Sunday 20 April 2014

Hastings revisit - The Dolphin and First in Last Out

I went down to Hastings on Good Friday, as I fancied a trip to the seaside and it's pretty easy to get their from my house on the train. Being a holiday weekend I was preparing for the worst on the train journey: screaming kids, stroppy parents and a generally miserable atmosphere. In reality although there were a few young 'uns on the train it was actually pretty quiet. Another surprise for me was how quiet Hastings was considering it was a holiday weekend. To be fair the town isn't looking its best these days, and with Brighton, Eastbourne and other better maintained seaside towns nearby maybe Hastings doesn't have much appeal these days. There isn't really much to attract people down there besides the shopping and the (stony) beach. You also have to leave before sundown to avoid getting attacked by the towns blossoming population of chavs.

I'm hoping the place will start receiving a bit more love from the local council over the next few years as there's still a bit of charm to the place. However none of it is found in the "new town" which is the first thing visitors come across leaving the train station and main car parks. This gormless concrete mass of generic town centre shops isn't going to win anybody over. But walk down towards the old town and things get a whole lot nicer, with little antique and curio shops dotted about that you can easily kill a few hours in. Amongst the antique shops on the outskirts of the Old Town is the First In Last Out, a brewery tap for the FILO brewery, which is a few hundred metres up the road from the pub. I've written about this place before and I enjoyed my time there, and I was looking forward to going back.

The atmosphere was gently buzzing when I walked in with a nice mix of locals and beer seeking tourists. I was pleased to see a small beer festival was on over the Easter weekend. Before I hit the guest ales I tried a FILO ale, the Old Town Tom. Curiously this was the only beer among the FILO range which was labelled as a "craft beer." I have no idea why this one was craft and the others weren't, as the FILO is a small, talented brewery and I wouldn't raise an eyebrow if they labelled all their beers as craft. Curious craft branding aside, the Town Tom was a decent sup, with a ginger kick that added a bit of character to the brew.

I also tried a couple of beers from their festival. Dark Star Seville was on, and what a lovely beer this is. Packed full of orange flavours with every hoppy mouthful, this was a absolute pleasure and I would of happily drank this all day. But instead of getting another I tried a Roosters 41 Degrees North. Despite the tasting notes promising plenty of New Zealand hop flavours, this was a curiously flat tasting ale, with none of the hoppy goodness I've had from other South Pacific beers such as High Wire NZ or Thornbridge Kipling. Disappointing.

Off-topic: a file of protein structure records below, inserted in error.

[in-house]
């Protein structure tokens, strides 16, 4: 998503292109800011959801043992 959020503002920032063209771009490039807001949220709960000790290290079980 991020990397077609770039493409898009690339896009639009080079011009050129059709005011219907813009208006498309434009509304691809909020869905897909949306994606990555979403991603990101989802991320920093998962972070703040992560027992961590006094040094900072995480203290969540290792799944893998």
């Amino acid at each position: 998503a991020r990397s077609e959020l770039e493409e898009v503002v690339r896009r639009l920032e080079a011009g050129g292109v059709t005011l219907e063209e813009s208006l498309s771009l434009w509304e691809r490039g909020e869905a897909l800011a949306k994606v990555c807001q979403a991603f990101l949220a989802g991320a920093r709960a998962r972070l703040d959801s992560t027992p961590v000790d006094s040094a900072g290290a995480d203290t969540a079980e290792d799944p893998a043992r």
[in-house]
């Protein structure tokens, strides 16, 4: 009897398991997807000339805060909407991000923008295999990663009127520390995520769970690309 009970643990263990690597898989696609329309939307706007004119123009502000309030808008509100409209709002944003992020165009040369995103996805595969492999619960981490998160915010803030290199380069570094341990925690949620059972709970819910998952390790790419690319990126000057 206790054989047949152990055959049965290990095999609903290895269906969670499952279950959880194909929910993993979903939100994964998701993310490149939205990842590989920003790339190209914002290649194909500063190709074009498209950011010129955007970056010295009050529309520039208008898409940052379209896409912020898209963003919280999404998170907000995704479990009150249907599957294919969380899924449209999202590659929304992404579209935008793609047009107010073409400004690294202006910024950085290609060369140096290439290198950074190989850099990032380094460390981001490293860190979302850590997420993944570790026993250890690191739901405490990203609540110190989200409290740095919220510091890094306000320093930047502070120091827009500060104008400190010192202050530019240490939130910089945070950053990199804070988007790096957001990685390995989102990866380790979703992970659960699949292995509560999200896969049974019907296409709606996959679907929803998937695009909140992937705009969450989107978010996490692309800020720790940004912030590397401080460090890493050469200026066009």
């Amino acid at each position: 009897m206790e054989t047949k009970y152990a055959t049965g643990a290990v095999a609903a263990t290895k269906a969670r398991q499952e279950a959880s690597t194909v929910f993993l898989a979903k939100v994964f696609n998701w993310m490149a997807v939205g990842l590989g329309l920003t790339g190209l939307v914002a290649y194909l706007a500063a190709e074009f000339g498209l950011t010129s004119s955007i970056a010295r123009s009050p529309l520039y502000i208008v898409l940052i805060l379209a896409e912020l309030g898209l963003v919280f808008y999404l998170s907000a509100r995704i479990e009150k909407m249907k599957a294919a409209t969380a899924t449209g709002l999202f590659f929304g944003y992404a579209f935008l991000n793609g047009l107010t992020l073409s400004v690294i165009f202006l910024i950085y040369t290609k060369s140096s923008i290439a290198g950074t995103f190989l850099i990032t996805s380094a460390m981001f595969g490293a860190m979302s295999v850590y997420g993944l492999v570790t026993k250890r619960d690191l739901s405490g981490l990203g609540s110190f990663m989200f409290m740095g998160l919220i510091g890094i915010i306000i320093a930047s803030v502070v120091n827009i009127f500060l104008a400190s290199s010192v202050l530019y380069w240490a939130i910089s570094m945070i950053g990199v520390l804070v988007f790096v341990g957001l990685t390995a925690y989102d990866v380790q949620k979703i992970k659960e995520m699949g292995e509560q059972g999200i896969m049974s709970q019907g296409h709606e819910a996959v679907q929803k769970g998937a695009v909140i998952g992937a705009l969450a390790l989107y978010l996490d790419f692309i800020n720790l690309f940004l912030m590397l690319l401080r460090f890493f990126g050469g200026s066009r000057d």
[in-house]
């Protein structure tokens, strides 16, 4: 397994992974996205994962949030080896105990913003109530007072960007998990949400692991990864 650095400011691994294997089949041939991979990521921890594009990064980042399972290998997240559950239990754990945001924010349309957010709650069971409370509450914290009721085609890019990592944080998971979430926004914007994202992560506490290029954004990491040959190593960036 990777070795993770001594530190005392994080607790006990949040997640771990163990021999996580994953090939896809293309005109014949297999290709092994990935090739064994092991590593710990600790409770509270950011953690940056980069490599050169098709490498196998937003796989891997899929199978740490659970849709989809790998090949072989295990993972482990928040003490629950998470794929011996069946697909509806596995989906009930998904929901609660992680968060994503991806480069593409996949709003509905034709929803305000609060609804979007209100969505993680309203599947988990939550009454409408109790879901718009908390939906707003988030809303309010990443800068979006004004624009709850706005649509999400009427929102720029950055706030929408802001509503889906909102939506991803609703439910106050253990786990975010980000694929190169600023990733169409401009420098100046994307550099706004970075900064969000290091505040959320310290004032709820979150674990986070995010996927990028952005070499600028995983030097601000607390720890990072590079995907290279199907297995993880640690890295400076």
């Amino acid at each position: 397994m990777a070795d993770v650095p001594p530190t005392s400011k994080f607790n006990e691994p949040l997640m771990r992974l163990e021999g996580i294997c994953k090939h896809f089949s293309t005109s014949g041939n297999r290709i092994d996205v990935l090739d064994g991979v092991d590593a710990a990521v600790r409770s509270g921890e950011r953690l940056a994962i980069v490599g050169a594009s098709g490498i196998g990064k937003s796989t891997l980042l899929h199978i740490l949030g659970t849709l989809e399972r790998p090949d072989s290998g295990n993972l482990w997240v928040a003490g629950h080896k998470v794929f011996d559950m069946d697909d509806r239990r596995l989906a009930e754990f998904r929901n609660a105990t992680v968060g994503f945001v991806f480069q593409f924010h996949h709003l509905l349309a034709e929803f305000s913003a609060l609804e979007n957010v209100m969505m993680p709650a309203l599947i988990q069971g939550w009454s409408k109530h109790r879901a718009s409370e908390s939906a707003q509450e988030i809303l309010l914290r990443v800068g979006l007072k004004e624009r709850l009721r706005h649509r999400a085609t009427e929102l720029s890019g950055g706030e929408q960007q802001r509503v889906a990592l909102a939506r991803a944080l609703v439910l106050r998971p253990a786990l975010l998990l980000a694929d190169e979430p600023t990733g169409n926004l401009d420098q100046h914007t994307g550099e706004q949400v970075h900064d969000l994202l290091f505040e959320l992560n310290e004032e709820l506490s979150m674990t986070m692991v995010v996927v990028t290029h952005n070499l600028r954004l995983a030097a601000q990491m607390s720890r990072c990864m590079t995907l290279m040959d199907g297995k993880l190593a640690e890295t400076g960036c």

My second pub on the trip was The Dolphin, which I was visiting for the first time. This CAMRA award winning pub was in the more touristy harbour area of the town, and it's situated across the road from old fishing huts. Inside the decor is suitably nautically themed, with fishing nets, captain hats, ropes and other sailing knick knacks scattered around the walls and ceiling. A blackboard proudly displayed the varied ales on offer. There was also a separate blackboard listing "craft ales." Like in the FILO I have no idea how the landlord at The Dolphin decides what classes a beer as craft. The only diference I could see is that all the ales on the craft board were 30p more expensive than the "normal" ales. The breweries on the craft board were Meantime and Charles Wells. Personally I'd class Meantime as craft as they're not really in the "big league" brewers. Charles Wells however is a rather cynical attempt from the Youngs Brewery to cash in on the craft craze, and I don't think it deserved to be on the board.

I opted for a couple of the "non-craft" ales. Franklins Brewery Citra was a good effort at an American flavoured IPA, with a decent mouthful of fruity hops in every sip. Buntingford Brewery Polar Star was another hoppy treat, this time a blonde beer. Both beers were in excellent condition and very flavoursome. Other customers were tucking into tasty looking food, with fish dishes appearing to be the house speciality - unsurprising considering the location right by the fisherman's huts. A good little boozer and one I would be happy to return to.

Next week I'll be (hopefully) writing about the new BrewDog venture "BottleDog," which appears to be a upmarket offie. See you then!


  1. You mention of the "population of chavs", what's that?

  2. "Chavs" are a British phenomenon of youths dressed in tracksuits, hoodies, usually unemployed and can be found hanging around bus stations and shopping centres of nearly every UK town. Wikipedia explains it well: